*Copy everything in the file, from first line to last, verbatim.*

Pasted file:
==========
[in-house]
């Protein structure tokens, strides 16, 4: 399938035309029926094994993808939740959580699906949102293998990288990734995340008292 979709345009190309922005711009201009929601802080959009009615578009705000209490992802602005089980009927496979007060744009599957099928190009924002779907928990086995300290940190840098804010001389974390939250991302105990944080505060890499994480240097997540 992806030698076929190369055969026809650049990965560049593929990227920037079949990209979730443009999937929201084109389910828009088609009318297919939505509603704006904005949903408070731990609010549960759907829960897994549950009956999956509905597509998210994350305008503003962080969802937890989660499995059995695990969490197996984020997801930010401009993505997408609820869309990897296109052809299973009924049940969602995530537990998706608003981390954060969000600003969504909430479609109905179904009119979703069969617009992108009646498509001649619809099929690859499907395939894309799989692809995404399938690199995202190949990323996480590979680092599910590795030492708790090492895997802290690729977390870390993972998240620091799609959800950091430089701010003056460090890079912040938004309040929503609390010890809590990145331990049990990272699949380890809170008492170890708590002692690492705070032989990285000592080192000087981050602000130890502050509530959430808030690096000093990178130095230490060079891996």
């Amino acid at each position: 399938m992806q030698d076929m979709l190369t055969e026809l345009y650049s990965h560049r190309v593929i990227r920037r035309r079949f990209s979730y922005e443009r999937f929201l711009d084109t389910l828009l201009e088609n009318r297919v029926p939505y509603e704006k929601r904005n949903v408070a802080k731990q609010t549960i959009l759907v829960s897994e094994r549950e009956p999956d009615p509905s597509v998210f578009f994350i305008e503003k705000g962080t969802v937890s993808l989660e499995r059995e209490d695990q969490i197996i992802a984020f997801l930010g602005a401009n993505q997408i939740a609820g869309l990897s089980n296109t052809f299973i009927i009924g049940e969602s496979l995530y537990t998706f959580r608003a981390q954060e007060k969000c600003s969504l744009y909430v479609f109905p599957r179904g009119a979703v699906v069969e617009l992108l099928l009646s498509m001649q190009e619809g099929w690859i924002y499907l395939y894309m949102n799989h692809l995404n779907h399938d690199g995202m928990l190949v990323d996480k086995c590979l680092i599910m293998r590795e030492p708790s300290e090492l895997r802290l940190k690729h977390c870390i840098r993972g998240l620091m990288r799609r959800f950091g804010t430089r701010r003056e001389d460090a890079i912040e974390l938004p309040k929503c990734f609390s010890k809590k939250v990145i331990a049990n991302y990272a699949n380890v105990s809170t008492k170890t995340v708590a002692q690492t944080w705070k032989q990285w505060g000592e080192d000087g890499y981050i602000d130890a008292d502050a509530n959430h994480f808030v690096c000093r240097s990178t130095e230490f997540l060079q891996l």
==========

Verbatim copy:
[in-house]
């Protein structure tokens, strides 16, 4: 399938035309029926094994993808939740959580699906949102293998990288990734995340008292 979709345009190309922005711009201009929601802080959009009615578009705000209490992802602005089980009927496979007060744009599957099928190009924002779907928990086995300290940190840098804010001389974390939250991302105990944080505060890499994480240097997540 992806030698076929190369055969026809650049990965560049593929990227920037079949990209979730443009999937929201084109389910828009088609009318297919939505509603704006904005949903408070731990609010549960759907829960897994549950009956999956509905597509998210994350305008503003962080969802937890989660499995059995695990969490197996984020997801930010401009993505997408609820869309990897296109052809299973009924049940969602995530537990998706608003981390954060969000600003969504909430479609109905179904009119979703069969617009992108009646498509001649619809099929690859499907395939894309799989692809995404399938690199995202190949990323996480590979680092599910590795030492708790090492895997802290690729977390870390993972998240620091799609959800950091430089701010003056460090890079912040938004309040929503609390010890809590990145331990049990990272699949380890809170008492170890708590002692690492705070032989990285000592080192000087981050602000130890502050509530959430808030690096000093990178130095230490060079891996």
């Amino acid at each position: 399938m992806q030698d076929m979709l190369t055969e026809l345009y650049s990965h560049r190309v593929i990227r920037r035309r079949f990209s979730y922005e443009r999937f929201l711009d084109t389910l828009l201009e088609n009318r297919v029926p939505y509603e704006k929601r904005n949903v408070a802080k731990q609010t549960i959009l759907v829960s897994e094994r549950e009956p999956d009615p509905s597509v998210f578009f994350i305008e503003k705000g962080t969802v937890s993808l989660e499995r059995e209490d695990q969490i197996i992802a984020f997801l930010g602005a401009n993505q997408i939740a609820g869309l990897s089980n296109t052809f299973i009927i009924g049940e969602s496979l995530y537990t998706f959580r608003a981390q954060e007060k969000c600003s969504l744009y909430v479609f109905p599957r179904g009119a979703v699906v069969e617009l992108l099928l009646s498509m001649q190009e619809g099929w690859i924002y499907l395939y894309m949102n799989h692809l995404n779907h399938d690199g995202m928990l190949v990323d996480k086995c590979l680092i599910m293998r590795e030492p708790s300290e090492l895997r802290l940190k690729h977390c870390i840098r993972g998240l620091m990288r799609r959800f950091g804010t430089r701010r003056e001389d460090a890079i912040e974390l938004p309040k929503c990734f609390s010890k809590k939250v990145i331990a049990n991302y990272a699949n380890v105990s809170t008492k170890t995340v708590a002692q690492t944080w705070k032989q990285w505060g000592e080192d000087g890499y981050i602000d130890a008292d502050a509530n959430h994480f808030v690096c000093r240097s990178t130095e230490f997540l060079q891996l």